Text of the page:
It is important to first figure out what has been done so far, sprinkle more breadcrumbs around the project, and then return to adding features/writing to it. If you accidentally burn out again, you need to provide an easier way for your future self to return to this project again, and then you need to be patient and forgive yourself, should you need to recover again.

Breadcrumbs are both a utility and an understanding that you will not punish yourself for burnout.

It’s not easy, though.


Oh I am feeling that with this WIP I’m trying to finish. Haven’t touched it in years and been dreading opening the files for months, even though I kept telling myself to get down to it.

What helped me was:

  • opening the coded file and wince of embarrassment because it is so badly written and coded. (I don’t want more people to read that version…) ← the best motivator :joy:
  • writing with a group of people. I’m in a writer’s group on Discord, and we have a Voice-Chat (where we only talk to each other through chat :joy:) every weekend to help peer pressure each other into writing a tiny bit.
  • give myself a goal of writing 100 words/editing one page a day. It isn’t much, but it quickly adds up.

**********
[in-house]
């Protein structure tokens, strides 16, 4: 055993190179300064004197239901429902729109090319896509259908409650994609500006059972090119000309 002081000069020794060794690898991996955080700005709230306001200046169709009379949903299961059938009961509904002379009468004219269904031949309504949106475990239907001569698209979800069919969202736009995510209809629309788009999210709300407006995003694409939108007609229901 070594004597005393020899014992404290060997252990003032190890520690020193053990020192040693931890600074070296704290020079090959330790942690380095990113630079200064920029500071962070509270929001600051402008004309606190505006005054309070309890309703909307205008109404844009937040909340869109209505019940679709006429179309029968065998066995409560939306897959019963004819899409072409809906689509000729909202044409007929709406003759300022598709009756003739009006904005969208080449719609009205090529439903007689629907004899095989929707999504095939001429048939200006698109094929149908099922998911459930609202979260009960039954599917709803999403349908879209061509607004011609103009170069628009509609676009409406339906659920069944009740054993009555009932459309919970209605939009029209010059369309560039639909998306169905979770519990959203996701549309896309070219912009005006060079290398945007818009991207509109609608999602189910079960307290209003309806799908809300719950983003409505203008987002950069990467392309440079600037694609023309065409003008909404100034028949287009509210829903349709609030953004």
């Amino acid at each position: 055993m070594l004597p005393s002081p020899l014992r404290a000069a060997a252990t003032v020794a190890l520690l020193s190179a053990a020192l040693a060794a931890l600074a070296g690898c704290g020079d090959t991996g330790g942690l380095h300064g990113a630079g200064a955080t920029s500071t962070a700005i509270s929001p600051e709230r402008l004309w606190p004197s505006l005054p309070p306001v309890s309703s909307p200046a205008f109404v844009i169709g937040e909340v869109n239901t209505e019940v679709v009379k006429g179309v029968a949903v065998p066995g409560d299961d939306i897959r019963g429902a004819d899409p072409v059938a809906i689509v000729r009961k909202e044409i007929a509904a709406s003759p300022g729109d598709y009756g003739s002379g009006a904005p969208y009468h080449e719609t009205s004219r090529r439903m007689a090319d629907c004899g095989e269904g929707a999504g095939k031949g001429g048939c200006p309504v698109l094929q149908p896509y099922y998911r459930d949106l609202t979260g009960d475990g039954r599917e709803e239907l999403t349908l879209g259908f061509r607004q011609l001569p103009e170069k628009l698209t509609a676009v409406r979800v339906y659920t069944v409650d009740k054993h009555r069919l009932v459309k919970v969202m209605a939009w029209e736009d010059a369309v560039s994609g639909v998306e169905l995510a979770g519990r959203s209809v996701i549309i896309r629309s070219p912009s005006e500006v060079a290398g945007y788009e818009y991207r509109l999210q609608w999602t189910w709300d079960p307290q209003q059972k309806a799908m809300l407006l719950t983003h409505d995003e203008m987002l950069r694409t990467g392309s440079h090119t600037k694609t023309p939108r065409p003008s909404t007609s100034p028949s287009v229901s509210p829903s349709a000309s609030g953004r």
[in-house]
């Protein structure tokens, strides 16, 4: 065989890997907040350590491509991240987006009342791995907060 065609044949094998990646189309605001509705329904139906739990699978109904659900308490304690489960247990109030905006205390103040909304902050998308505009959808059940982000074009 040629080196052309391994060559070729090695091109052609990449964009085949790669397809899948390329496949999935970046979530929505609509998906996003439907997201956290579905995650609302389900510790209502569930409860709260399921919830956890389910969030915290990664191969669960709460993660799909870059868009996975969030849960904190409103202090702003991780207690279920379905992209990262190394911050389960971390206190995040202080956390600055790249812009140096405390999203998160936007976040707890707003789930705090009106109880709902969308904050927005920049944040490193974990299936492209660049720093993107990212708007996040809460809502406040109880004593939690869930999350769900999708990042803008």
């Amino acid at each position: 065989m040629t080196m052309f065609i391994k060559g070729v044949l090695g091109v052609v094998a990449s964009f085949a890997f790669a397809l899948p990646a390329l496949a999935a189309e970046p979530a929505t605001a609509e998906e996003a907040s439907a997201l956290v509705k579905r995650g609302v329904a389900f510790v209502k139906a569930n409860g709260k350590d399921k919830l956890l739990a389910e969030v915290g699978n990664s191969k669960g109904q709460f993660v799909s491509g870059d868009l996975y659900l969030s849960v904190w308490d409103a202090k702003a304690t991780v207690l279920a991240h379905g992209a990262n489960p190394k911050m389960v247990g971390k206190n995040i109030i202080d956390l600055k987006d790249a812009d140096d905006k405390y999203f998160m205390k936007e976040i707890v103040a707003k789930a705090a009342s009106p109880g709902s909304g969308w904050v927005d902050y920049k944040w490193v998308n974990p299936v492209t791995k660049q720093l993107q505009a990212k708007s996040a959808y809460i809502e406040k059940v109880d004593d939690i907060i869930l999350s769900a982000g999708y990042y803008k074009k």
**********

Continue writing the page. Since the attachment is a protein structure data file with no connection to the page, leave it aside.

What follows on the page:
• take breaks when needed. There’s no need to force it when nothing is coming (it takes the fun out of making stuff).

(and it’s just 500 words! Any program you want to use, we also accept entries that are part of a bigger future project)

Good luck!!


I just did this!

If you haven’t been commenting your code, this is a good chance to start doing so, since you’ll be revisiting it anyway. Commenting is a great way to explain your work to yourself!

I started by playing my game and editing the text. This got me reconnected with the project as an experience. While doing so, I looked for code that could be improved (more efficient or whatever) and took on little nibbles here and there. This got me thinking about how things work in the project.

I got a list of every thing in the game and its description, then revisited the text and the function of each (I use Inform 7).

By that point, I had a list of things I wanted to mess with or improve. I used this chance to tinker with everything as a way to look at everything without having to… just read the code like a book. The end result was that I was pretty excited about things I had improved and, better, was looking forward to continuing.